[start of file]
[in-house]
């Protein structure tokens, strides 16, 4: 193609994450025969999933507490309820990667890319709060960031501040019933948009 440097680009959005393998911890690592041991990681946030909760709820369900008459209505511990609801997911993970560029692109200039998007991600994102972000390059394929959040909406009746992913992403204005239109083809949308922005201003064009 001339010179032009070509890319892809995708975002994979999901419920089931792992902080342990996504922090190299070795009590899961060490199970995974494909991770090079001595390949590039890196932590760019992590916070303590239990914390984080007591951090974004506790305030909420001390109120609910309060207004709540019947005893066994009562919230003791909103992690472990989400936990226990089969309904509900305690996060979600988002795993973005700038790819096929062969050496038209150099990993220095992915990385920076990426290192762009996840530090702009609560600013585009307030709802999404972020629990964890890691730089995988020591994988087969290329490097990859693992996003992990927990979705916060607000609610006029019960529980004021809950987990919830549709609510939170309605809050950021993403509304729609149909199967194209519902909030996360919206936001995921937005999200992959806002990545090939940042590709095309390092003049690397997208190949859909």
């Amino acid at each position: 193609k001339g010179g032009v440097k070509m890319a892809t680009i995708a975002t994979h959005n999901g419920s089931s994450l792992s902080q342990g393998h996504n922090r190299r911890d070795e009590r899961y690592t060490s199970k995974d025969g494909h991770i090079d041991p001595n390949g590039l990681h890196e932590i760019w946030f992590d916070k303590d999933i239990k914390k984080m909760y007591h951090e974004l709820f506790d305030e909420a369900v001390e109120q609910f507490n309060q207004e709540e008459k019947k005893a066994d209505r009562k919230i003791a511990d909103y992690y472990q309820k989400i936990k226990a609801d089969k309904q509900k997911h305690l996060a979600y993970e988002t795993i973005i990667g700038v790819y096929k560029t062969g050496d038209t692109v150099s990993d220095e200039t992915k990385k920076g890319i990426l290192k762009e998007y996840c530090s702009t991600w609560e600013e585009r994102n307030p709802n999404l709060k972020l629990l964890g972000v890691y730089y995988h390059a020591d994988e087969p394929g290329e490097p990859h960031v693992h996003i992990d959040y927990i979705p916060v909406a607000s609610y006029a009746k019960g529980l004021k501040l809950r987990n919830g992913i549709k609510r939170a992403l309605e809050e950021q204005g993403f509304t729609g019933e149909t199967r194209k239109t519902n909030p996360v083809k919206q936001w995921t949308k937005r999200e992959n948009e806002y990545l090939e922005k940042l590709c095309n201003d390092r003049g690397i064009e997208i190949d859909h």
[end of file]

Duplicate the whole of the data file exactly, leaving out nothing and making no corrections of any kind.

[in-house]
């Protein structure tokens, strides 16, 4: 193609994450025969999933507490309820990667890319709060960031501040019933948009 440097680009959005393998911890690592041991990681946030909760709820369900008459209505511990609801997911993970560029692109200039998007991600994102972000390059394929959040909406009746992913992403204005239109083809949308922005201003064009 001339010179032009070509890319892809995708975002994979999901419920089931792992902080342990996504922090190299070795009590899961060490199970995974494909991770090079001595390949590039890196932590760019992590916070303590239990914390984080007591951090974004506790305030909420001390109120609910309060207004709540019947005893066994009562919230003791909103992690472990989400936990226990089969309904509900305690996060979600988002795993973005700038790819096929062969050496038209150099990993220095992915990385920076990426290192762009996840530090702009609560600013585009307030709802999404972020629990964890890691730089995988020591994988087969290329490097990859693992996003992990927990979705916060607000609610006029019960529980004021809950987990919830549709609510939170309605809050950021993403509304729609149909199967194209519902909030996360919206936001995921937005999200992959806002990545090939940042590709095309390092003049690397997208190949859909």
């Amino acid at each position: 193609k001339g010179g032009v440097k070509m890319a892809t680009i995708a975002t994979h959005n999901g419920s089931s994450l792992s902080q342990g393998h996504n922090r190299r911890d070795e009590r899961y690592t060490s199970k995974d025969g494909h991770i090079d041991p001595n390949g590039l990681h890196e932590i760019w946030f992590d916070k303590d999933i239990k914390k984080m909760y007591h951090e974004l709820f506790d305030e909420a369900v001390e109120q609910f507490n309060q207004e709540e008459k019947k005893a066994d209505r009562k919230i003791a511990d909103y992690y472990q309820k989400i936990k226990a609801d089969k309904q509900k997911h305690l996060a979600y993970e988002t795993i973005i990667g700038v790819y096929k560029t062969g050496d038209t692109v150099s990993d220095e200039t992915k990385k920076g890319i990426l290192k762009e998007y996840c530090s702009t991600w609560e600013e585009r994102n307030p709802n999404l709060k972020l629990l964890g972000v890691y730089y995988h390059a020591d994988e087969p394929g290329e490097p990859h960031v693992h996003i992990d959040y927990i979705p916060v909406a607000s609610y006029a009746k019960g529980l004021k501040l809950r987990n919830g992913i549709k609510r939170a992403l309605e809050e950021q204005g993403f509304t729609g019933e149909t199967r194209k239109t519902n909030p996360v083809k919206q936001w995921t949308k937005r999200e992959n948009e806002y990545l090939e922005k940042l590709c095309n201003d390092r003049g690397i064009e997208i190949d859909h």